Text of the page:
2. The 3rd Brigade in five full days of intense combat completely destroyed or decimated every Viet Cong and NVA units which attacked the southern outskirts of Saigon. With indomitable courage and dogged perseverance the elements of the 6th Battalion, 31st Infantry, 3rd Battalion, 39th Infantry, 4th Battalion, 39th Infantry, 2nd Battalion, 47th Infantry and the 5th Battalion, 60th Infantry initially set up an impenetrable defense and then counterattacked, destroying or driving away enemy units and soldiers, while inflicting over a thousand casualties on the enemy force at relatively low cost to themselves. The performance of the 3rd Battalion, 39th Infantry reinforced by B Company, 6th Battalion, 31st Infantry and B Company, 2nd Battalion, 47th Infantry was particularly gallant. In 97 continuous hours of house to house and bunker to bunker fighting of the bitterest sort, they completely cleared the approaches to the “Y” Bridge to Saigon.

3. The performance of the 2nd Battalion, 4th Artillery and reinforcing units was particular outstanding. Delivering heavy fire support twenty-four hours a day, sometimes as close as 30 meters from friendly lines, their fire was critical to this successful battle. The bravery and skill of their forward observer teams was beyond praise.

4. The performance of the Air Cav troops, B Troop, 7th Squadron, 1st Cavalry and D Troop, 3rd Squadron, 5th Cavalry was most critical to the operation. Not only did they deliver accurate and overpowering rocket and machinegun fire in close support, but they sealed off the approaches to the area, destroying Viet Cong in the open, sinking sampans, and even destroying rockets ready to fire on Saigon. They also ranged far afield picking up information of friendly and enemy movements, which was a great assistance to the commanders.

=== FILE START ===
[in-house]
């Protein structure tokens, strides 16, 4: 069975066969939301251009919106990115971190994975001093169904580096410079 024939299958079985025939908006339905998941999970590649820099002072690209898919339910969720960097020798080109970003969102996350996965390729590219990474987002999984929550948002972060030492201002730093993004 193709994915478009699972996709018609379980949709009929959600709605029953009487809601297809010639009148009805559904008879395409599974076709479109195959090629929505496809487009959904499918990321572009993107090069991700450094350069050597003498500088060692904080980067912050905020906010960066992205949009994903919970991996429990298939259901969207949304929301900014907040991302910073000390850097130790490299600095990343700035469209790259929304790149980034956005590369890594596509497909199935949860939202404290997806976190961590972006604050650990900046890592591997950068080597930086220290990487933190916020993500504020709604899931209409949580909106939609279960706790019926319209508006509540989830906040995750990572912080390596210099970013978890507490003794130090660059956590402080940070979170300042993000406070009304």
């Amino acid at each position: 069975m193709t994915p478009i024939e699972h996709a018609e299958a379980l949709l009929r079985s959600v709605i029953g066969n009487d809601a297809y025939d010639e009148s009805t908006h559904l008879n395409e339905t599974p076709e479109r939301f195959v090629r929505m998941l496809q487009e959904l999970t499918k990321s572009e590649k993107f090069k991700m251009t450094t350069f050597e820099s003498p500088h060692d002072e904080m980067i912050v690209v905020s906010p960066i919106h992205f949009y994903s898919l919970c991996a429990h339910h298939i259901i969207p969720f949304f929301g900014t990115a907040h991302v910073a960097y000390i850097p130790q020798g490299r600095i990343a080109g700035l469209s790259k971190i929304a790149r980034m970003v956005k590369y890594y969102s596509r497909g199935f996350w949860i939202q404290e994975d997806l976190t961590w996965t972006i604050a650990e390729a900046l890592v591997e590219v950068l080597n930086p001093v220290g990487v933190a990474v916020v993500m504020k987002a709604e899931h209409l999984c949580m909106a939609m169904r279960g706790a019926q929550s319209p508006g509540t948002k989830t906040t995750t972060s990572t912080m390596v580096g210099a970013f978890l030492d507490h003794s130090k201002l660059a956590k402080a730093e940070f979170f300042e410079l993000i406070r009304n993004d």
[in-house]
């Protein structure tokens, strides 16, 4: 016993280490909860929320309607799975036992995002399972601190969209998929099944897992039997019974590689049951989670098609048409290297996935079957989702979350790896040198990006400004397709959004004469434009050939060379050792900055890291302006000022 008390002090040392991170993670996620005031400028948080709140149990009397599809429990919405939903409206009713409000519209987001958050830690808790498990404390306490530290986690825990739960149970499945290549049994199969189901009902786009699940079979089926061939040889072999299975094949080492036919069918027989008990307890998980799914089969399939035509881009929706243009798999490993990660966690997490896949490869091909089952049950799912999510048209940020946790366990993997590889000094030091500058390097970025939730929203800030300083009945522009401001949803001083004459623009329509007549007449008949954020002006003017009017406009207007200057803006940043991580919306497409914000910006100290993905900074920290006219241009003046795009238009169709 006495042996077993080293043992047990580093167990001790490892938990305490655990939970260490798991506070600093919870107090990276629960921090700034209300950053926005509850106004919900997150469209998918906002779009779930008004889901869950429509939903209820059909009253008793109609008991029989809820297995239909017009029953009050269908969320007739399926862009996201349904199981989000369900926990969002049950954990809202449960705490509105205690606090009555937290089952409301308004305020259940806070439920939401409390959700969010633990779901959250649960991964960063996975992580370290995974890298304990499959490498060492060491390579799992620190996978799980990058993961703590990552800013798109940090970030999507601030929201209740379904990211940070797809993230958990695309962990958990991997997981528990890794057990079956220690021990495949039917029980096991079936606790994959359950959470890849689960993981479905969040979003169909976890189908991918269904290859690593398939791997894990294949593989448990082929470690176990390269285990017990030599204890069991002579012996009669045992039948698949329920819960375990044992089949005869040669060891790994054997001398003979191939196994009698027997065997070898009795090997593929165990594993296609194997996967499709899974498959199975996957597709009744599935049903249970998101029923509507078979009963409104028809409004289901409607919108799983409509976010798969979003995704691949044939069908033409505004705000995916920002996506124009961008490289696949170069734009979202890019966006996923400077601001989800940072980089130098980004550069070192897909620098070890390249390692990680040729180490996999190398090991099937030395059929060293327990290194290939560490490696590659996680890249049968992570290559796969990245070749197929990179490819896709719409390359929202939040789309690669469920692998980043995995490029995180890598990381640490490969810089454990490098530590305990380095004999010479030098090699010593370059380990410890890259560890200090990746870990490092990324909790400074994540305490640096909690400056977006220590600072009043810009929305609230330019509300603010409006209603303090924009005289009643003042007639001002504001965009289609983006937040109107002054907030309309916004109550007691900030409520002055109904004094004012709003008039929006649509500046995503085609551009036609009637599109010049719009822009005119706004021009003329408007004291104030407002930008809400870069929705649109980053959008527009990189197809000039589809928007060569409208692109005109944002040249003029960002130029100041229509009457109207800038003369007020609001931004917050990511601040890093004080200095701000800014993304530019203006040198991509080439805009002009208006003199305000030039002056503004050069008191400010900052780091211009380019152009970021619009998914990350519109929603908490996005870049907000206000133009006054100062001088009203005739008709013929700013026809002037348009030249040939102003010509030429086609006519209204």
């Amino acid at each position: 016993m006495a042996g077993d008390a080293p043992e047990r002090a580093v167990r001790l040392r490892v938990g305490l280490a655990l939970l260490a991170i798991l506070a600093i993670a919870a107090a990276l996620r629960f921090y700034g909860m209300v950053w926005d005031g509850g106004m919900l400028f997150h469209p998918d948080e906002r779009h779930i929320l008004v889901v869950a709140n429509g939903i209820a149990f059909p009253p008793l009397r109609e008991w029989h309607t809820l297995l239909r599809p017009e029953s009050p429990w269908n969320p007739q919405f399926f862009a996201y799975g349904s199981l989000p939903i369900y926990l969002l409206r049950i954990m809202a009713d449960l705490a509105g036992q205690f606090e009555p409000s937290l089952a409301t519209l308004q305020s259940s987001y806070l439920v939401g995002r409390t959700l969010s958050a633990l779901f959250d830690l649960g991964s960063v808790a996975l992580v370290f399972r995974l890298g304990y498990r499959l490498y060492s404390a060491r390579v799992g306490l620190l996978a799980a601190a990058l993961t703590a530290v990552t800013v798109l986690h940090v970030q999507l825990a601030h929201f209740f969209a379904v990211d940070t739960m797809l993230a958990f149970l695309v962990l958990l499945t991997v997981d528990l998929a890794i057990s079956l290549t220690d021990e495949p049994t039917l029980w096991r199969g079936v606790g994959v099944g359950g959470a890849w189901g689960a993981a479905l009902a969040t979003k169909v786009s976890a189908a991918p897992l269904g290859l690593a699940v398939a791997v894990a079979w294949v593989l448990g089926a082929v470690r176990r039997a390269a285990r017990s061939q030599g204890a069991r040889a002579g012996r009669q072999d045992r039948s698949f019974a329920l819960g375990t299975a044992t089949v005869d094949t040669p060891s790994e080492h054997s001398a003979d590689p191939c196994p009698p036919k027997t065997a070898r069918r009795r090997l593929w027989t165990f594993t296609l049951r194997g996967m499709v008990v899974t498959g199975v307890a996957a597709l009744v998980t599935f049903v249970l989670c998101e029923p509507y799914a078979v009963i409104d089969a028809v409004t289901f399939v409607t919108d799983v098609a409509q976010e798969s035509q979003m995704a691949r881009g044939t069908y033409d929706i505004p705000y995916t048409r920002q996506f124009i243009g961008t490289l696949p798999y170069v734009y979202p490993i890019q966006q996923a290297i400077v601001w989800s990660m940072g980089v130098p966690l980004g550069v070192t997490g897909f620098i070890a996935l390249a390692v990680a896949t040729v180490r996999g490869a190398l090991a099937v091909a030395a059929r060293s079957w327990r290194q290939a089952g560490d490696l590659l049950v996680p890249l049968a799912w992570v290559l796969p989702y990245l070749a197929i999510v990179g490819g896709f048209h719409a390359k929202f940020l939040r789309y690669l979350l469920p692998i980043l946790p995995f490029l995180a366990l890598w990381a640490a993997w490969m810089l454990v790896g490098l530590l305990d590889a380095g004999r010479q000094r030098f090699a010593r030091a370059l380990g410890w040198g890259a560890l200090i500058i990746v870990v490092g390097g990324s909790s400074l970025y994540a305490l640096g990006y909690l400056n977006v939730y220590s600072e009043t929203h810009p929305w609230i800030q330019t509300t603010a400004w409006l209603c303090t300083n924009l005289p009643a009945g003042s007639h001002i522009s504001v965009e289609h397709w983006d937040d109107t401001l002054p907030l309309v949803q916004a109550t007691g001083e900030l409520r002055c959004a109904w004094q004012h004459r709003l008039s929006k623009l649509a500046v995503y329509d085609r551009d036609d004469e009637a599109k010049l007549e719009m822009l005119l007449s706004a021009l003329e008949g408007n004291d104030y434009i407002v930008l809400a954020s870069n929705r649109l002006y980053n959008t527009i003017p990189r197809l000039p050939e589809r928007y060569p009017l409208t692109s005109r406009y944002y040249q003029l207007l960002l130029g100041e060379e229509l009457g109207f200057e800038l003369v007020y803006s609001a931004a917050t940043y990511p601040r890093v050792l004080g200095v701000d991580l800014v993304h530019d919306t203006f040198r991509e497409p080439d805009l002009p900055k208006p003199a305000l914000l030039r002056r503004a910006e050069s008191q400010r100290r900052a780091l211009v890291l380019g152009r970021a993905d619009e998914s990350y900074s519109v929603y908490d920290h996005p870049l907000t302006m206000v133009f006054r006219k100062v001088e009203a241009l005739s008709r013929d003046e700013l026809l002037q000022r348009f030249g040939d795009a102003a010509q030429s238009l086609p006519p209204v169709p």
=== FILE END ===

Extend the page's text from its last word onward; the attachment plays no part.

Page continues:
5. The fighter bombers of the 7th Air Force and the Air Force Forward Air Controllers of the 3rd Brigade put on a spectacular performance. In 181 sorties, some conducted very close to friendly troops, they delivered bombs, napalm, and gunfire with great effectiveness. This support was of critical importance to the operation.

6. The 191st and 195th Helicopter Companies of the 1st Aviation Brigade performed magnificently in a variety of missions. The mobility and speed of the 3rd Brigade was primarily due to the fine support in assaults, extractions, eagle flights, emergency resupply and repositioning.

7. The Vietnamese forces in the area were most courageous. The National Police did yeoman service, as did elements of the 38th ARVN Ranger Battalion and the RF/PF Outposts in the area.

8. The organic medical personnel of the brigade did their utmost to support the combat troops, exhibiting bravery, compassion, and professional skill throughout. The men of the 45th Medical Company (helicopter ambulance) were magnificent.

9. The assistance of many small units and individuals, too numerous to mention, made this great team effort possible. I have directed that a recommendation for a distinguished unit citation for all units involved be prepared as expeditiously as possible.

10. We of the 9th Division salute the 3rd Brigade and its associated units for an outstanding combat action in which bravery was commonplace and heroism the rule.

Dated 23 May 1968
Julian J. Ewell
Major General, USA